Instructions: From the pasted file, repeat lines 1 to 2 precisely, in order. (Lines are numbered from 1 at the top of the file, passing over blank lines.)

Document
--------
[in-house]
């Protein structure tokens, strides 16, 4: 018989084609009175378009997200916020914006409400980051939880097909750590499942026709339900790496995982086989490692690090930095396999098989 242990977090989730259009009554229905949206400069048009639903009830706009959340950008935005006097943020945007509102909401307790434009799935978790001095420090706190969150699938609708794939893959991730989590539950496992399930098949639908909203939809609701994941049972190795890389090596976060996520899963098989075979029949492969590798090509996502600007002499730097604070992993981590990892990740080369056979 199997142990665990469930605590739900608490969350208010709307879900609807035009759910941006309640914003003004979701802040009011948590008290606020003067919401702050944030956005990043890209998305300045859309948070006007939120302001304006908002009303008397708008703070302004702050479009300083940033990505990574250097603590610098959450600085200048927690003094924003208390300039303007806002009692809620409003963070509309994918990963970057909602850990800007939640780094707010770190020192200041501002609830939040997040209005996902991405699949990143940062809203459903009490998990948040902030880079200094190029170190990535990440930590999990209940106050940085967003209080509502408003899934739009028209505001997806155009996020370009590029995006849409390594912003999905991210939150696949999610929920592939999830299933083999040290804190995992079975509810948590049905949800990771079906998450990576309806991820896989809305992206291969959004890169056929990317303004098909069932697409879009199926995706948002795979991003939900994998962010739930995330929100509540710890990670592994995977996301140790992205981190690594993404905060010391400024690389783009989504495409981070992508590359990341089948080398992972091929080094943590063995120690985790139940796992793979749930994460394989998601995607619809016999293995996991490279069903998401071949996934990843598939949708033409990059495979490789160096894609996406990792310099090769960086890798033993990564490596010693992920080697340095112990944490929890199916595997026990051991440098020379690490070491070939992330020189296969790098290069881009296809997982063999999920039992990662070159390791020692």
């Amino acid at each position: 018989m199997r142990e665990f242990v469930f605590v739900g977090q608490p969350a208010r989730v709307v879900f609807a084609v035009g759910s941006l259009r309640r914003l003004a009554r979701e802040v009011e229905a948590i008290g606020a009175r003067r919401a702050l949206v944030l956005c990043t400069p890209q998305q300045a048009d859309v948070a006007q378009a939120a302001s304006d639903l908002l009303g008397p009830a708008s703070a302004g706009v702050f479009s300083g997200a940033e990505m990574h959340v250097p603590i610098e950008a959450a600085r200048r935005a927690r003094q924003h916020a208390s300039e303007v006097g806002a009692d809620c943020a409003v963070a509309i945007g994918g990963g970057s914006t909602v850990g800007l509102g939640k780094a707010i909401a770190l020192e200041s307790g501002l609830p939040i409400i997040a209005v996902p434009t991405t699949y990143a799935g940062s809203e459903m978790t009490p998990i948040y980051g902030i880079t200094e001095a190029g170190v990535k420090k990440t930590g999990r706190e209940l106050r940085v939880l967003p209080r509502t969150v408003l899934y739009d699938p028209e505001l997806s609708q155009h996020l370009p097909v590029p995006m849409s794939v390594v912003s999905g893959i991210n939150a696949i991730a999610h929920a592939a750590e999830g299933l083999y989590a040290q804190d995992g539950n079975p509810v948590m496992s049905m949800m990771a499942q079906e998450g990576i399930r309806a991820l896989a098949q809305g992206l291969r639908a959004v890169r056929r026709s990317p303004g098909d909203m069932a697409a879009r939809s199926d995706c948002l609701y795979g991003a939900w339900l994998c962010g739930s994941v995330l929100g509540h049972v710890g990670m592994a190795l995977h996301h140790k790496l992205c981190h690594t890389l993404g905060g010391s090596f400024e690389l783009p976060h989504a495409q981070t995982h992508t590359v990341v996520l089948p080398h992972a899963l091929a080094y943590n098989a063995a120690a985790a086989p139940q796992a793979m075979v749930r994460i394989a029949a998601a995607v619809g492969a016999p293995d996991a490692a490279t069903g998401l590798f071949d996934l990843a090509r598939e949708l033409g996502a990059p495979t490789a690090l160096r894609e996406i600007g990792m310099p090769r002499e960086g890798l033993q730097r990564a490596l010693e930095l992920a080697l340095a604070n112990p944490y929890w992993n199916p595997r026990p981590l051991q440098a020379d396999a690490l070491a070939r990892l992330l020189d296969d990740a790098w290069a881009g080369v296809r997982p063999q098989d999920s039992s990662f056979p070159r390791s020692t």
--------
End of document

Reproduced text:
[in-house]
């Protein structure tokens, strides 16, 4: 018989084609009175378009997200916020914006409400980051939880097909750590499942026709339900790496995982086989490692690090930095396999098989 242990977090989730259009009554229905949206400069048009639903009830706009959340950008935005006097943020945007509102909401307790434009799935978790001095420090706190969150699938609708794939893959991730989590539950496992399930098949639908909203939809609701994941049972190795890389090596976060996520899963098989075979029949492969590798090509996502600007002499730097604070992993981590990892990740080369056979 199997142990665990469930605590739900608490969350208010709307879900609807035009759910941006309640914003003004979701802040009011948590008290606020003067919401702050944030956005990043890209998305300045859309948070006007939120302001304006908002009303008397708008703070302004702050479009300083940033990505990574250097603590610098959450600085200048927690003094924003208390300039303007806002009692809620409003963070509309994918990963970057909602850990800007939640780094707010770190020192200041501002609830939040997040209005996902991405699949990143940062809203459903009490998990948040902030880079200094190029170190990535990440930590999990209940106050940085967003209080509502408003899934739009028209505001997806155009996020370009590029995006849409390594912003999905991210939150696949999610929920592939999830299933083999040290804190995992079975509810948590049905949800990771079906998450990576309806991820896989809305992206291969959004890169056929990317303004098909069932697409879009199926995706948002795979991003939900994998962010739930995330929100509540710890990670592994995977996301140790992205981190690594993404905060010391400024690389783009989504495409981070992508590359990341089948080398992972091929080094943590063995120690985790139940796992793979749930994460394989998601995607619809016999293995996991490279069903998401071949996934990843598939949708033409990059495979490789160096894609996406990792310099090769960086890798033993990564490596010693992920080697340095112990944490929890199916595997026990051991440098020379690490070491070939992330020189296969790098290069881009296809997982063999999920039992990662070159390791020692």